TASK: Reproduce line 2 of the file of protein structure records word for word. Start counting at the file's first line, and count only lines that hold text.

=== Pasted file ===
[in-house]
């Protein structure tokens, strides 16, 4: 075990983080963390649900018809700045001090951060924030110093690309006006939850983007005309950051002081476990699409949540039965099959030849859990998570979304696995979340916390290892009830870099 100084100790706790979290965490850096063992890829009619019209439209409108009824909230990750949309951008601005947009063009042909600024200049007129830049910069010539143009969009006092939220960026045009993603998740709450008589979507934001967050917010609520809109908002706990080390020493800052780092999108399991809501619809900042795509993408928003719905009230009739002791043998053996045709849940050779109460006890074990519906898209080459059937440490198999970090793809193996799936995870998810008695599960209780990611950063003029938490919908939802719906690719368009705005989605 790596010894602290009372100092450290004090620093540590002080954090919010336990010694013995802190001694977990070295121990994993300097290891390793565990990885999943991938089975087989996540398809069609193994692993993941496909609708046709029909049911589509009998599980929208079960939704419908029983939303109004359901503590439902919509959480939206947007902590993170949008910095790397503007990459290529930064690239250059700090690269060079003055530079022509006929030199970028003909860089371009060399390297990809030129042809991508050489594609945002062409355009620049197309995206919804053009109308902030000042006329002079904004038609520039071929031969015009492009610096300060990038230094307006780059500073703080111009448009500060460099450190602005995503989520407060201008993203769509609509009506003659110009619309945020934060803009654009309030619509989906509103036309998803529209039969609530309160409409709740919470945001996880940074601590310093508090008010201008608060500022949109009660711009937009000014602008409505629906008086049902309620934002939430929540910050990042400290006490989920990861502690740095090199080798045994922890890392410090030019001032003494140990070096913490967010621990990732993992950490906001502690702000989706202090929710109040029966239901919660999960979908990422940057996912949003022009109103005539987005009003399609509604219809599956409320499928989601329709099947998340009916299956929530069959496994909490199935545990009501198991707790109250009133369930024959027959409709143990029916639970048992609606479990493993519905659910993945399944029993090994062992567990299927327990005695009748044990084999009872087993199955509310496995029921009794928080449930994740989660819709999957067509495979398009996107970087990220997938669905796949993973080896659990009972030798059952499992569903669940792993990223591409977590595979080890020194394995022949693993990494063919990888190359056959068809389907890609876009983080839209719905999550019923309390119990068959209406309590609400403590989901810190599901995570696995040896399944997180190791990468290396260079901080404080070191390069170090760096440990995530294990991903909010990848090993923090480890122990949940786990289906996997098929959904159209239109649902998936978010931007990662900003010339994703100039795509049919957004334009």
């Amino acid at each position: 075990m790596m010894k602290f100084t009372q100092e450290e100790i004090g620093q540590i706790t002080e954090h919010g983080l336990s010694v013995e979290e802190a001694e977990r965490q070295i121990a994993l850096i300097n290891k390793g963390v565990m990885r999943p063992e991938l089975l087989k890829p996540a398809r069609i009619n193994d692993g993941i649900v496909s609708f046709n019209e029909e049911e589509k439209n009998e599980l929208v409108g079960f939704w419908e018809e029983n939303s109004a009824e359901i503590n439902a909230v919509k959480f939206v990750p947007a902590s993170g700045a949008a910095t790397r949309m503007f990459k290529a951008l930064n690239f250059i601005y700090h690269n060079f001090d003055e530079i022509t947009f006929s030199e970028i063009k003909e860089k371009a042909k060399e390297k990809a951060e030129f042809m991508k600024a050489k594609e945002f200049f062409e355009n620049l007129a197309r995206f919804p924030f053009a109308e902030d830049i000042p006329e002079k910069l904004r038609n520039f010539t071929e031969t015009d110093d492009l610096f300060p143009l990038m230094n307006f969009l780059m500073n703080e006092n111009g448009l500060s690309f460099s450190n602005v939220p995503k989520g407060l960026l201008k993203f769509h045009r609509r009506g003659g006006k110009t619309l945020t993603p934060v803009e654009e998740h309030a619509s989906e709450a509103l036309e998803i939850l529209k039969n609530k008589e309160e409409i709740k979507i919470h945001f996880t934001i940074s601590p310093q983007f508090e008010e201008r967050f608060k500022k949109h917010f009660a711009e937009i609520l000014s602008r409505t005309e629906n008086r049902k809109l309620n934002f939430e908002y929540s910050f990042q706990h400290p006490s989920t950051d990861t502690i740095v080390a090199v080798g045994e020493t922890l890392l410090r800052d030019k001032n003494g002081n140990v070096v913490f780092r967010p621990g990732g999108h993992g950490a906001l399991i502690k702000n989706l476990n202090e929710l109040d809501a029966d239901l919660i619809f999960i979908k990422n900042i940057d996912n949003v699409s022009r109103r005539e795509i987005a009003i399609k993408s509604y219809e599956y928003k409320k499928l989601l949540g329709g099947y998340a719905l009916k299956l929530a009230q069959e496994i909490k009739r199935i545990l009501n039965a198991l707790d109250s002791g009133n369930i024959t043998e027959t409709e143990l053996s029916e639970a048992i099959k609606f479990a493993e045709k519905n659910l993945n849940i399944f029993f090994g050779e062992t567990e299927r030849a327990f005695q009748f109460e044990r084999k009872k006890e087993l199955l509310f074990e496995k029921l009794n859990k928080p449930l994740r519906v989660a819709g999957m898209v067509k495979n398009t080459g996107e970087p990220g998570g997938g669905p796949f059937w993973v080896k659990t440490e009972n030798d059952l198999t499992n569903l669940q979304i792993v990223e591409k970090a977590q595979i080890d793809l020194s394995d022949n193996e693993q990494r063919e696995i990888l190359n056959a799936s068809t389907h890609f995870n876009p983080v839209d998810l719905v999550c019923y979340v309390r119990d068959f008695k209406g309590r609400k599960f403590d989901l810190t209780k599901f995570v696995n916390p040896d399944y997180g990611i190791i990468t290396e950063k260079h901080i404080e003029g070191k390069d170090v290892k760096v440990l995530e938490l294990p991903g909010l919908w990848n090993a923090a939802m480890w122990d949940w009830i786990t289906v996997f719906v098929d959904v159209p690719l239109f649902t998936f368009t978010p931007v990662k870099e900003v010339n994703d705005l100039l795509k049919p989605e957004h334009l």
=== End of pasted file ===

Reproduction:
């Protein structure tokens, strides 16, 4: 075990983080963390649900018809700045001090951060924030110093690309006006939850983007005309950051002081476990699409949540039965099959030849859990998570979304696995979340916390290892009830870099 100084100790706790979290965490850096063992890829009619019209439209409108009824909230990750949309951008601005947009063009042909600024200049007129830049910069010539143009969009006092939220960026045009993603998740709450008589979507934001967050917010609520809109908002706990080390020493800052780092999108399991809501619809900042795509993408928003719905009230009739002791043998053996045709849940050779109460006890074990519906898209080459059937440490198999970090793809193996799936995870998810008695599960209780990611950063003029938490919908939802719906690719368009705005989605 790596010894602290009372100092450290004090620093540590002080954090919010336990010694013995802190001694977990070295121990994993300097290891390793565990990885999943991938089975087989996540398809069609193994692993993941496909609708046709029909049911589509009998599980929208079960939704419908029983939303109004359901503590439902919509959480939206947007902590993170949008910095790397503007990459290529930064690239250059700090690269060079003055530079022509006929030199970028003909860089371009060399390297990809030129042809991508050489594609945002062409355009620049197309995206919804053009109308902030000042006329002079904004038609520039071929031969015009492009610096300060990038230094307006780059500073703080111009448009500060460099450190602005995503989520407060201008993203769509609509009506003659110009619309945020934060803009654009309030619509989906509103036309998803529209039969609530309160409409709740919470945001996880940074601590310093508090008010201008608060500022949109009660711009937009000014602008409505629906008086049902309620934002939430929540910050990042400290006490989920990861502690740095090199080798045994922890890392410090030019001032003494140990070096913490967010621990990732993992950490906001502690702000989706202090929710109040029966239901919660999960979908990422940057996912949003022009109103005539987005009003399609509604219809599956409320499928989601329709099947998340009916299956929530069959496994909490199935545990009501198991707790109250009133369930024959027959409709143990029916639970048992609606479990493993519905659910993945399944029993090994062992567990299927327990005695009748044990084999009872087993199955509310496995029921009794928080449930994740989660819709999957067509495979398009996107970087990220997938669905796949993973080896659990009972030798059952499992569903669940792993990223591409977590595979080890020194394995022949693993990494063919990888190359056959068809389907890609876009983080839209719905999550019923309390119990068959209406309590609400403590989901810190599901995570696995040896399944997180190791990468290396260079901080404080070191390069170090760096440990995530294990991903909010990848090993923090480890122990949940786990289906996997098929959904159209239109649902998936978010931007990662900003010339994703100039795509049919957004334009």